Author: Thomas W. Howard, Bilkent University
Note: This blog series is a companion to the panel “The End(s) of Originality?: The Transcendentalists and AI” at the 2024 C19: The Society of Nineteenth-Century Americanists conference in Pasadena, California.
When I first came up with the idea of a blog series on Emerson and AI in the spring of 2023, ChatGPT was still a quirky novelty. Sure, there were already op-eds prophesying the end of creative work, but most people were still only discovering what the possibilities of the technology might be. Now—in December 2023—ChatGPT and its ever-expanding list of competitors like QuillBot, ChatSonic, and Google’s Bard are a staple of the online experience. Learning how to leverage this technology effectively—while avoiding its inherent dangers—will be a constant task for our and each successive generation.
This blog series brings together six different attempts to begin considering the implications of this technology from an Emersonian perspective. Turning to essays like “Circles,” “The Over-Soul,” and “Quotation and Originality,” these authors consider not only what Emerson might have thought about generative AI, but also how we ought to approach it from a self-reliant and transcendentalist perspective.
Marc Martorana acknowledges that we have had a complex technological landscape for a while now, with social media algorithms affecting our daily experience more than we might realize. He notes that Emerson advocates for a “commitment to self-cultivation” that will, hopefully, help “our young people face an increasingly complex technological landscape.” Carolina Maciel uses the rise of AI to turn to the past, considering how we have always been “tools of [our] tools.” She also suggests that we should protect against the integrated biases that appear in our technology. And Emmy Brown points to Louisa May Alcott’s personal writings about the “plagiarism” of Little Women to show how authors are always reworking others’ ideas. Perhaps, Brown suggests, the tools of generative AI could still “inspire masterpieces.”
On the cautionary side, Jim Rittenhouse asks about the “higher origin” or “Over-Soul” of the machine: is it the original programming, or the human programmer? Will materialist generative AI ever become idealist? Bill Younglove warns that generative AI could lead to the usurpation of our original ideas, especially those ideas that make us “most human—choice and originality.” Younglove’s warning resonates with recent studies on ChatGPT’s plagiarism and other concerns with intellectual property in an age of generative AI. Finally, Frank Hall warns that “AI only represents or mimics what humans creatively originate by their self-identity.” Pointing to Emersonian and Shakespearean poetry, Hall shows how AI cannot reproduce the creative impulse that these poets did.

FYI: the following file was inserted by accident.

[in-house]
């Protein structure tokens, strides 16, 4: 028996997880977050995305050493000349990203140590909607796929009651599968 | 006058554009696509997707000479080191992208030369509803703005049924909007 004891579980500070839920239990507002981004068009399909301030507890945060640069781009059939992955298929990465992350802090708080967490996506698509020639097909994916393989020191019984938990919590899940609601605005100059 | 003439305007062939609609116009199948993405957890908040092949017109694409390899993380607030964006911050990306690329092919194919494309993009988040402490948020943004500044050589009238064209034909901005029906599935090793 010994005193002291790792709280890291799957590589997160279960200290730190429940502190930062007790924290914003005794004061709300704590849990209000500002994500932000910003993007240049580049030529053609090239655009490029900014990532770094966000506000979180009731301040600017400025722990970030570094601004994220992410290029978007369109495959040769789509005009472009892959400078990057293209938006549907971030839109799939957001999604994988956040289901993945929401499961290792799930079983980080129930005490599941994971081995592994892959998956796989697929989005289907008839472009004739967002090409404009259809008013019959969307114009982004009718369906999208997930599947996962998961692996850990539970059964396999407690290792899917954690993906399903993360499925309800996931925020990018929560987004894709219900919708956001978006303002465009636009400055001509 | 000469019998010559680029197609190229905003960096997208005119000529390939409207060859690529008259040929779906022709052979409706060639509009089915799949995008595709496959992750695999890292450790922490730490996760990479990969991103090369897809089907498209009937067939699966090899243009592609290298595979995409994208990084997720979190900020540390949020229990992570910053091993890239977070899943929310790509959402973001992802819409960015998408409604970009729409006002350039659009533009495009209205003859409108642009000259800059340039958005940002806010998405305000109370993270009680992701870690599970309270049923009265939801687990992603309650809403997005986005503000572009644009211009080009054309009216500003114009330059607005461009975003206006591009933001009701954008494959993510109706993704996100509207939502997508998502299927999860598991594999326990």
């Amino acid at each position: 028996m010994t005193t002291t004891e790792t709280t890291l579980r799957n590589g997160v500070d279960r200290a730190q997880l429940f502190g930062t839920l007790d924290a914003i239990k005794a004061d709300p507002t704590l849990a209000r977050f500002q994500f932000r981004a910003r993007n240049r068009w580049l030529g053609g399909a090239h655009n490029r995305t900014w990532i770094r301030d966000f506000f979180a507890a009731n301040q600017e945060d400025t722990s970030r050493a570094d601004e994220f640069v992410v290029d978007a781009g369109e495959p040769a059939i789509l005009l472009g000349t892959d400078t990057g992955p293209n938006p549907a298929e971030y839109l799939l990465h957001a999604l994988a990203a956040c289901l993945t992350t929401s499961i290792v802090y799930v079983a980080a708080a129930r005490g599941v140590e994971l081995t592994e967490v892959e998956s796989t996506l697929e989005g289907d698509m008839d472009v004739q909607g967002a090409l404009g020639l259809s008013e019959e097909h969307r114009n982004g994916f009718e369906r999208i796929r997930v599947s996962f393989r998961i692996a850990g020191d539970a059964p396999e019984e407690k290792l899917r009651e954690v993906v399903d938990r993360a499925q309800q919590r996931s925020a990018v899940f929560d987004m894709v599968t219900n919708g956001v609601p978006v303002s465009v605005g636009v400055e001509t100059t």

Or at least, AI cannot yet reproduce these poems. The yet necessarily hangs over all these essays since we are so early in what generative AI will eventually become. This blog series risks the same feeling as the (fictitious) Martin Van Buren letter on the ungodly “breakneck speed” of railroads. Generative AI is a fact of our world now, and to shun it completely risks falling behind those who take advantage of the features it offers. But as these essays show, we ought to remain cautious and think critically about how we are affected by “our tools.”
Originally, I planned to end the introduction there, but while collecting and editing these essays, I happened to be also grading my students’ midterm essays. Naturally, I had some concerns about AI plagiarism, and I needed to meet with a few students to see how they used such online resources. Expecting overt cheating, I was surprised. Students weren’t simply asking ChatGPT to write their papers; rather, they were using the technology to improve their writing. Here in Türkiye, I teach in an English-language university where most students are interacting in their second language, so they turn to AI programs for grammar and translation help. Some students will write their own essay, copy it into ChatGPT, and ask for suggestions for improvement. Having since tried this on my own writing, I can attest that the advice is hit-or-miss, but what this all suggests is a realm of the ethical use of generative AI for written assignments without simply asking ChatGPT to “Write a 1,000-word essay on sexism in The Iliad.”
So as we continue to consider the future of generative AI, especially in educational contexts, we should remember the possibilities as well as the risks. For example, what if we train a GPT on Emerson’s corpus and allow students to ask it questions? What if each class had an AI model that could grow and learn with each new semester of students, bridging information and discoveries from one class to the next? What if writing assignments could teach the ethical use of generative AI alongside the course content? And what if AI could somehow help us assess our students’ learning? I guarantee that any student would gladly give up the standard “write a discussion board post and respond to two others” online assignment for something more interactive using generative AI. These essays are just the first step in considering the possibilities and the warnings of generative AI use from an Emersonian perspective. Please also join us at the panel, “The End(s) of Originality?: The Transcendentalists and AI,” at C19 in Pasadena for a continued conversation on this timely topic.